“My white candidates are just allowed to exist,” he said of the difference in representing white candidates and candidates of color.
There are certain questions white candidates never have to answer. Johnson said his client Varisha Khan of Redmond City Council, Washington’s first Muslim council member, is unfairly expected to field questions about her hijab and Shariah law.
“A Black man walking up to your porch can be perceived in a much different way than a middle-aged white lady walking onto your porch, you know?” Thomas-Kennedy said. “White privilege permeates everything I do.”
It’s not that people of color are not being elected in Seattle. They are. Four of nine City Council members are Latinx, making for an overrepresentation in proportion to the city’s racial makeup. However there are currently no Black councilmembers, and 7.8% of Seattleites are Black, according to 2019 U.S. Census estimates.
The 2021 mayoral race was dominated by people of color. The top five best-funded candidates were all people of color, except for Jessyn Farrell. After the primary, unless there is a surprise white write-in candidate, Seattle is all but guaranteed a person of color in the mayoral seat.
But the winners of the August primary, Bruce Harrell and Lorena González, are not talking about abolition. Tye Reed, who is the campaign manager for Thomas-Kennedy, said she cannot imagine Harrell pushing reparations for Black people — she also cannot imagine Seattle responding warmly to an official proposal for reparations.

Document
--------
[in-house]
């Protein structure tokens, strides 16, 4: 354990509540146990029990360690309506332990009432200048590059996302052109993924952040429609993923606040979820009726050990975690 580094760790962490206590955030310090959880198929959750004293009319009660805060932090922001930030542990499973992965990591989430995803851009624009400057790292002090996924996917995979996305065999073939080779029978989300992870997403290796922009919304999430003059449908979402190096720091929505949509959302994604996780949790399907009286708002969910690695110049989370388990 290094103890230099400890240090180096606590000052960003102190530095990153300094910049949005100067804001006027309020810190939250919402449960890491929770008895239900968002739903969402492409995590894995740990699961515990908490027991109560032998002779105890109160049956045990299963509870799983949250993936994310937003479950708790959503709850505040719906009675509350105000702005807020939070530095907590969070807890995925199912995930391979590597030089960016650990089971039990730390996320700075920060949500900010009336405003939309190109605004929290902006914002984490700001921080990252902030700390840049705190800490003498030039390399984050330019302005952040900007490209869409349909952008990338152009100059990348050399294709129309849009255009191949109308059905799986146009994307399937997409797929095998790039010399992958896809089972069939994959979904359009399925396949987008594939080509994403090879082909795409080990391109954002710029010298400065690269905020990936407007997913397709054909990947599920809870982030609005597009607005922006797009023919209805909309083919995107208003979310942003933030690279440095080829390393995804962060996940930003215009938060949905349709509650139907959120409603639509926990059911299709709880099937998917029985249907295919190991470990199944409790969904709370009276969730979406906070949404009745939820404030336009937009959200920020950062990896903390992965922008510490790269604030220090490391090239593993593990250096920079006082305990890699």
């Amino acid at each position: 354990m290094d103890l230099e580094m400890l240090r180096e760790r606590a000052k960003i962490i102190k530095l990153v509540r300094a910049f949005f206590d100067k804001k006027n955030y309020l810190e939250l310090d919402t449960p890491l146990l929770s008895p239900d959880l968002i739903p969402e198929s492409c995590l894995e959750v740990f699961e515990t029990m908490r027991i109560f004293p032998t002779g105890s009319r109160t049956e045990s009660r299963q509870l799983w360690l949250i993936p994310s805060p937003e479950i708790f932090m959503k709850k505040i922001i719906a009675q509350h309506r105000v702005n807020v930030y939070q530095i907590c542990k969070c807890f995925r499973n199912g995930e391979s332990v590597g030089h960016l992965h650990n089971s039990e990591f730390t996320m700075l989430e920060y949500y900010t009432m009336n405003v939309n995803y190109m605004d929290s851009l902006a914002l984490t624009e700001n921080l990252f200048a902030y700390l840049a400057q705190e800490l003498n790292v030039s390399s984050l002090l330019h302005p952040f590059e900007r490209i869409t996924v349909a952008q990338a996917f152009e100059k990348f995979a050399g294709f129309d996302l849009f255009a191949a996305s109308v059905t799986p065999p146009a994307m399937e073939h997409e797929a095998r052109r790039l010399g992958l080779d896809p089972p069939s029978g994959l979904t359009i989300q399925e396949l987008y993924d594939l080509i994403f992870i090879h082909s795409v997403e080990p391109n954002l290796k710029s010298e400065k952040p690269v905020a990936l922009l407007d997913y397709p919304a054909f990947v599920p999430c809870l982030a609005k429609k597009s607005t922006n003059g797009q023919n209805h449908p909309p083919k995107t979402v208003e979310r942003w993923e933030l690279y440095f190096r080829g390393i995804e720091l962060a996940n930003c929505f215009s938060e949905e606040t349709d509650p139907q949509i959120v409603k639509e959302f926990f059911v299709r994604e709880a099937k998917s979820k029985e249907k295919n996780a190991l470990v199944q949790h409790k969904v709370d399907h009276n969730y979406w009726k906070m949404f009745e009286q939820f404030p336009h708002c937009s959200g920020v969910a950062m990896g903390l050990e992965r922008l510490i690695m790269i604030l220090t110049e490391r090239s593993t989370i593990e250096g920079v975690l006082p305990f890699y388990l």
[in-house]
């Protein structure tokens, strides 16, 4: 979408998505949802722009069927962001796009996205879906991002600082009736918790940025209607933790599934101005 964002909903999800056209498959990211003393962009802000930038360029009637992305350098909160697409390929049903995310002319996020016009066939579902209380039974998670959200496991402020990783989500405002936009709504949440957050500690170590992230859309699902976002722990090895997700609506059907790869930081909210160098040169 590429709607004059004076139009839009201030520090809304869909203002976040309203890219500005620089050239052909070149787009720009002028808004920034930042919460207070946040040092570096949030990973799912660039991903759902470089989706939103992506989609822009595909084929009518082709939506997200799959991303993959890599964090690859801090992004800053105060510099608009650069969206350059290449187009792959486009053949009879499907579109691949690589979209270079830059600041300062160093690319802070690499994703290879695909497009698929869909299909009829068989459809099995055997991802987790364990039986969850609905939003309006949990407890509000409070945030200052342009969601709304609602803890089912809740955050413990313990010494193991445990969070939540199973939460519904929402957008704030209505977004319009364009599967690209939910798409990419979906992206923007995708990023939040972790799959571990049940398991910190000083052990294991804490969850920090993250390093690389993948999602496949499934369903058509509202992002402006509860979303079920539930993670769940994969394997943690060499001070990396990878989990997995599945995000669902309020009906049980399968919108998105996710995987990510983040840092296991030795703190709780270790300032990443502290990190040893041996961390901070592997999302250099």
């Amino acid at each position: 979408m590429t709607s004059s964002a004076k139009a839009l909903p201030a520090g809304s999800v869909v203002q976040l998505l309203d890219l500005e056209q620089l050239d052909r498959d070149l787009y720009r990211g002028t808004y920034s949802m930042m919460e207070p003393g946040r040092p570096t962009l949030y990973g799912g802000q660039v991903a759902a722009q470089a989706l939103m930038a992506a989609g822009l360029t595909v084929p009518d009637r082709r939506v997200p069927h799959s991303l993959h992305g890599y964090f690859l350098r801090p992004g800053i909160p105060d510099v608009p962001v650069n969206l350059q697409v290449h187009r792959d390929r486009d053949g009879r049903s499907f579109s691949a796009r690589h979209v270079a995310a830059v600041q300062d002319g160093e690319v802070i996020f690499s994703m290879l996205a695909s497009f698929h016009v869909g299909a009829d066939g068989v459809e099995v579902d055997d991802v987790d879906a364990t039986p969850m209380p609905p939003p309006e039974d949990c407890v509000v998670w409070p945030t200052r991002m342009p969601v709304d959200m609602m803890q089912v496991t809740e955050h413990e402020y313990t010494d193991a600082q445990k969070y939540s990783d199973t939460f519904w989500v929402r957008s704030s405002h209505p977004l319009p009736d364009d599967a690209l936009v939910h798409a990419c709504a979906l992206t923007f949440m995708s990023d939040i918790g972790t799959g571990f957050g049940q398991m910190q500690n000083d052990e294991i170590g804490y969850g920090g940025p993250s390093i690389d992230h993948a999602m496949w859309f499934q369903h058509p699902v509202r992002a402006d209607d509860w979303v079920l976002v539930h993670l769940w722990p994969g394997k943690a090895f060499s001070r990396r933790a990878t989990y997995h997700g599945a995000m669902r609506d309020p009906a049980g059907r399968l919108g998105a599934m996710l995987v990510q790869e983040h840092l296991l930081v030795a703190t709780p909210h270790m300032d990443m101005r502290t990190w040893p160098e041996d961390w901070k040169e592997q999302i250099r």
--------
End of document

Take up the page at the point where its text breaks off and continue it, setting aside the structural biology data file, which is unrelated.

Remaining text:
“Seattle likes to perform wokeness, and there’s nothing better than like a Black or brown person who’s a centrist being elected to office,” said Reed, who is Black. “That makes Seattle look excellent.”
A 2015 study from West Virginia University found that white voters tend to perceive Black candidates as more liberal than white candidates who adopt similar policy positions.
Reed said that though Scott, who is Black, nailed the respectability politics that white supremacy unfairly expects, Black abolitionist candidates will always come off as “unplanned, unresearched, kind of out of nowhere, coming from a place of passion.”
Johnson said many of his clients of color report their ideology being watered down at other consulting firms — “Being a person of color, you already start out radical.”
“You don’t want to get too bogged down in identity politics — a lot of people who survive in Seattle politics who aren’t white do it because they are centrist or moderates,” Reed said, adding that Kshama Sawant is the only council member openly outside of the Democratic party.
Of the primary campaign for Thomas-Kennedy, Reed said, “Being on a white person’s campaign probably meant that I was able to be in a more radical campaign than if I was on a person of color’s campaign because they will always have to watch what they’re saying about things like abolition.”
Despite white candidates’ comparative success with abolitionist platforms, Black people have been the architects of abolitionist thought in the United States, from Frederick Douglass to Angela Davis. Thomas-Kennedy said the ideas she has built a campaign around are not original but rather learned from thinkers like Ruth Wilson Gilmore, Mariam Kaba and Davis. In an email, Thomas-Kennedy said she struggles with how to communicate that she is “standing on the shoulders of BIPOC giants,” the same she has studied. She named local movements like Block the Bunker, No New Youth Jail and Decrim Seattle as well as leaders like Oliver as champions of abolitionist work in Seattle.
“These leaders and movements have led Seattle to a place where so many are aware and ready for abolition, and I would not be anywhere close to where I am without their work. That is just a fact,” Thomas-Kennedy said in an email to Real Change. “It’s also a fact that my success is due in part to my whiteness. Truthfully this makes me uncomfortable, but I try to see that discomfort as an indicator that I should check in with/collaborate with community, not that I should use my agency to back less questioned/‘safer’ ideas.”
Read more of the Sept. 1-7, 2021 issue.